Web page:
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"That there is a sui iuris Metropolitan Church of Pittsburgh proves you wrong. It has emerged -- is emerging -- from the period of Latinizations and has retained as a church its unique heritage and traditions. Does the OCA use a Ruthenian recension for the liturgy? In how many of its parishes does one hear Carpathian chant? The sui iuris Church of Pittsburgh is the (in via) triumph of distinctiveness over assimilation (attrition is a separate issue as is self-destruction)."

Ah, but has the sui iuris Metropolitan Church of Pittsburgh maintained the faith that what was handed down to them? There is a whole Forum section pertaining to the new Ruined Divine Liturgy that says it has not. Tell me, would St Alexis or any of his parishioners feel more at home in, say, the Cathedral in Munhall, or The ROCOR Cathedral in Mayfield? Where will they hear the services in Slavonic? Where will they see the full cycle of services being performed? Where will they hear, for example, Preterp'vyj? It sure won't be Munhall. Your for-bearers would not even recognize your Calendar, much less your present services. The New and Improved Byzantine Catholic Church has very little left in common with what the Carpatho-Russian coal miners and steel workers brought over here. Latin Rite Lite with smells and bells.

As far as Russification, yes, it has occurred. But I put it to you that Russification was far better to the Carpatho-Russians than Latinization. At least it was done with kindred Slavs and with love. The Latin bishops spit on the Rusnaks. The Russians welcomed them with open arms. And I rejoice in the fact that there now exists a Carpatho-Russian Diocese that has maintained Prostopenije and other distinguishing hallmarks peculiar to the Carpatho-Russians, and is shedding the remaining vestiges of the heavy foot of the Latins and is increasing in Orthopraxis every day.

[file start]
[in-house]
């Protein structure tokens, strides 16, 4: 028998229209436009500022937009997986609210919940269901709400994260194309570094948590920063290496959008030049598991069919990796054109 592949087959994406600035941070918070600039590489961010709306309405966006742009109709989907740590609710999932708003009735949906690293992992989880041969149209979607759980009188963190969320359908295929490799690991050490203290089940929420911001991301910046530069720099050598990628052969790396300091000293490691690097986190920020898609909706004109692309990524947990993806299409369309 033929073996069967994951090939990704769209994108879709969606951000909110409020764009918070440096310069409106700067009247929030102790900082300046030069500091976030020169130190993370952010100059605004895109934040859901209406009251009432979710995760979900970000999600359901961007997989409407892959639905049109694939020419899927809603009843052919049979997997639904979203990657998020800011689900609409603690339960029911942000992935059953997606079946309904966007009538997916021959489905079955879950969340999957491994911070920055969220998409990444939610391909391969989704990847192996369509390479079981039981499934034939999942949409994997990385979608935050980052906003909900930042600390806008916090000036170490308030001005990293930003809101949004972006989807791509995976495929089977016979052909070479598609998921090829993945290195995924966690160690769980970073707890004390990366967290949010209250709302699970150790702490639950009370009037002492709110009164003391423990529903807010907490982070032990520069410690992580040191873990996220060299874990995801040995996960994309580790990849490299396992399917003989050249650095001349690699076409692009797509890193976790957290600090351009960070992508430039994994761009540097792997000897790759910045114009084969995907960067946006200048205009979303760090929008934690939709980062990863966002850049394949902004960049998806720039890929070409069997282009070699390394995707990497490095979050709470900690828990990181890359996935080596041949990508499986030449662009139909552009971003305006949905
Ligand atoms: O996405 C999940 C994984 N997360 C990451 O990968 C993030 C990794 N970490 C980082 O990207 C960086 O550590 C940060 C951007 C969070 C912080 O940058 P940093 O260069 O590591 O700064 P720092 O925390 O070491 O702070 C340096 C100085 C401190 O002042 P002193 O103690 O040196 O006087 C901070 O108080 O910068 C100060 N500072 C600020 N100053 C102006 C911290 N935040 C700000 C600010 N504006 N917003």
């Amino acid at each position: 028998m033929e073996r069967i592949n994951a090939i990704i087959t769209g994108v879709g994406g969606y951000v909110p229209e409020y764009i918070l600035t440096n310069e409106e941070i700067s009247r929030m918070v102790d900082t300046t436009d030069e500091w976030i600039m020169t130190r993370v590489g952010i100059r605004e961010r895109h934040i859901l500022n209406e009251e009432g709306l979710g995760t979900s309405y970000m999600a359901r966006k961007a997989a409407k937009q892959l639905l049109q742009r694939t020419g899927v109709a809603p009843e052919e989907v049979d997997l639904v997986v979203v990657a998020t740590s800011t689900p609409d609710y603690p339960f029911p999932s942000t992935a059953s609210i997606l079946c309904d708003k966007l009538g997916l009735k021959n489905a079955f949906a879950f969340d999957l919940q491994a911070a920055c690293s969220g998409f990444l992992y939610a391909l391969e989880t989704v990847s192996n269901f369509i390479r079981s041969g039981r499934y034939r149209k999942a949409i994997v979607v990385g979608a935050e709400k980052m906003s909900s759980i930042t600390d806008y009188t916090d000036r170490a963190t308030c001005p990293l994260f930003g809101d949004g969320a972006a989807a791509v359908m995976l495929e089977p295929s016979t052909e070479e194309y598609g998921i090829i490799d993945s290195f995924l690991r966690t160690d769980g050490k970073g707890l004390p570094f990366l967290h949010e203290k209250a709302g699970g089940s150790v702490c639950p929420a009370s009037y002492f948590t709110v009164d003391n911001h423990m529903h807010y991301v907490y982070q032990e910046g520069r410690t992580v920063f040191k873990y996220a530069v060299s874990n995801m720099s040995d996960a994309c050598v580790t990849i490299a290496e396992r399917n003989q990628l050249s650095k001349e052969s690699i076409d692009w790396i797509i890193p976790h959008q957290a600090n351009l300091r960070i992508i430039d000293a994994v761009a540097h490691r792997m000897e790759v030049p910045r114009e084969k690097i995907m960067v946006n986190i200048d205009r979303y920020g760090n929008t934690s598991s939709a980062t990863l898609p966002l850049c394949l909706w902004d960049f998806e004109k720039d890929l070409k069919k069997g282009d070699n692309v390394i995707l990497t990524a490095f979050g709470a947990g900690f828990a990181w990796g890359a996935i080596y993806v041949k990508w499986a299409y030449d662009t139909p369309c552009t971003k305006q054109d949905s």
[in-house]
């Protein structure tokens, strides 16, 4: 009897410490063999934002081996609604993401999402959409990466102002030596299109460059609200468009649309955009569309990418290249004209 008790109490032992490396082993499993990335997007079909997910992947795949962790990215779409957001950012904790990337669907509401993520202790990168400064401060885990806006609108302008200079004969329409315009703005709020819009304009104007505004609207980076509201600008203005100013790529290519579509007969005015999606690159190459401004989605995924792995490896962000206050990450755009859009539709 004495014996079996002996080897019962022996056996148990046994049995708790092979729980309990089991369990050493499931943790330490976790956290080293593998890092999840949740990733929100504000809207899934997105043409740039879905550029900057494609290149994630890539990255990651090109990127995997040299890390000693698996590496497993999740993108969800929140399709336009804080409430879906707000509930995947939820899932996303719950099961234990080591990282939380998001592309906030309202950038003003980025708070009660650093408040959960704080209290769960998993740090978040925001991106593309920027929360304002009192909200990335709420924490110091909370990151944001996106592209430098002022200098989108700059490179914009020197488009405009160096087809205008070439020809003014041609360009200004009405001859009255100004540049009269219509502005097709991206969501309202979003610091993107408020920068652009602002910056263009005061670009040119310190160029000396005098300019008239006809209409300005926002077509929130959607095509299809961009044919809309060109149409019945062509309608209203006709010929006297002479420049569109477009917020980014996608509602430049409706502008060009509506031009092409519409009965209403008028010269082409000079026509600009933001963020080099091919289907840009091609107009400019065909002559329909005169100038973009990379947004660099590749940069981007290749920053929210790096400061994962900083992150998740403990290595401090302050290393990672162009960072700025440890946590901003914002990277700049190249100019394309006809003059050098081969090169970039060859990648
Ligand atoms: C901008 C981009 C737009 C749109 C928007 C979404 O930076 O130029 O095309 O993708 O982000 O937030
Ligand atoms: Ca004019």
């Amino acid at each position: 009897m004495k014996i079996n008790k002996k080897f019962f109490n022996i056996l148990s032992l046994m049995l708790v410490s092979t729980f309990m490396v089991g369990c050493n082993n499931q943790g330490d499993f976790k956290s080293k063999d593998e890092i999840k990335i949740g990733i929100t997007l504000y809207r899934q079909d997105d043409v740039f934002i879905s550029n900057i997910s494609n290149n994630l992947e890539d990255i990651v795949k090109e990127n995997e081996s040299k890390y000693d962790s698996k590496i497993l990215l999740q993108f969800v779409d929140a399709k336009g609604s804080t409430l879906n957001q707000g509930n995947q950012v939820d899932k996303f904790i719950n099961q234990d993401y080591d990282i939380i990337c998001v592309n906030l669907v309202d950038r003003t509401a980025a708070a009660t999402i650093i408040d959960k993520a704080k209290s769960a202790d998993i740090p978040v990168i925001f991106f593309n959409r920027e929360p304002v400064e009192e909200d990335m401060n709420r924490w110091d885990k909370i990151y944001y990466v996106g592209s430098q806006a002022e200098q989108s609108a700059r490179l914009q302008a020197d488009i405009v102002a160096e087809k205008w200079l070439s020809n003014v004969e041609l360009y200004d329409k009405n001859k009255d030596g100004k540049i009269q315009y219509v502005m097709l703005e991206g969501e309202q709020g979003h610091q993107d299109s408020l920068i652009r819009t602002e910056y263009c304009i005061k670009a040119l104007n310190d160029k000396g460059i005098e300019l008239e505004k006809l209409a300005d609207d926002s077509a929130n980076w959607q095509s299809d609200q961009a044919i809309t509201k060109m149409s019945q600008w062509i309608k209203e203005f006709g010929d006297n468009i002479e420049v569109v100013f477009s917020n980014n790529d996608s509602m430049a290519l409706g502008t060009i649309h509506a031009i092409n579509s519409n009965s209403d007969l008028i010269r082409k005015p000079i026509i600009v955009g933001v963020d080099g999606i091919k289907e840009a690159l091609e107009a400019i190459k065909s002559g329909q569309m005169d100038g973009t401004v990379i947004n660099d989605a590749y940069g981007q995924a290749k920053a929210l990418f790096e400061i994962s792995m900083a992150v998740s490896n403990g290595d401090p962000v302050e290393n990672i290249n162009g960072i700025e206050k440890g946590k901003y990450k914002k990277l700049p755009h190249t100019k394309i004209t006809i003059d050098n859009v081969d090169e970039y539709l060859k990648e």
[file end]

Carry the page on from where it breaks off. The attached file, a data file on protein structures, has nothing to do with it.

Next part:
Alexandr

Re: St. Alexis: a dilemma [Re: Slavipodvizhnik] #372960 12/11/11 07:17 PM
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Originally Posted by Slavipodvizhnik
Ah, but has the sui iuris Metropolitan Church of Pittsburgh maintained the faith that what was handed down to them?
Yes, very much so. That is the very point: the original emigrant Catholic (ante schisms) faith.

Originally Posted by Slavipodvizhnik
There is a whole Forum section pertaining to the new Ruined Divine Liturgy that says it has not.
The RDL pertains to questionable revisions, abridgements, and poor translations, and not the faith itself. This I know. That you do not means you do not understand an essential difference.

Originally Posted by Slavipodvizhnik
Tell me, would St Alexis or any of his parishioners feel more at home in, say, the Cathedral in Munhall, or The ROCOR Cathedral in Mayfield?
Parishioners in Munhall; St Alexis in Mayfield; Fr. Alexis in Munhall. (shrug???)

Originally Posted by Slavipodvizhnik
Your for-bearers would not even recognize your Calendar, much less your present services.
Being well balanced people they (BCC) accepted a correct calendar for an incorrect one, also realizing that it not only caused no inherent disruption in their liturgical life but actually restored their liturgical cycle to its harmony with nature (i.e. cosmos, seasons, sun, earth, etc.).

Originally Posted by Slavipodvizhnik
The New and Improved Byzantine Catholic Church has very little left in common with what the Carpatho-Russian coal miners and steel workers brought over here. Latin Rite Lite with smells and bells.
Glad you said this -- shows how wrong you are.

Originally Posted by Slavipodvizhnik
... Where will they hear, for example, Preterp'vyj?
Oh, the way we sing Preterp'vyj ... unmatched I'd say but then so would most if not all of the BCC parishes about themselves.

Originally Posted by Slavipodvizhnik
... And I rejoice in the fact that there now exists a Carpatho-Russian Diocese[*,ajk] that has maintained Prostopenije and other distinguishing hallmarks peculiar to the Carpatho-Russians, and is shedding the remaining vestiges of the heavy foot of the Latins and is increasing in Orthopraxis every day.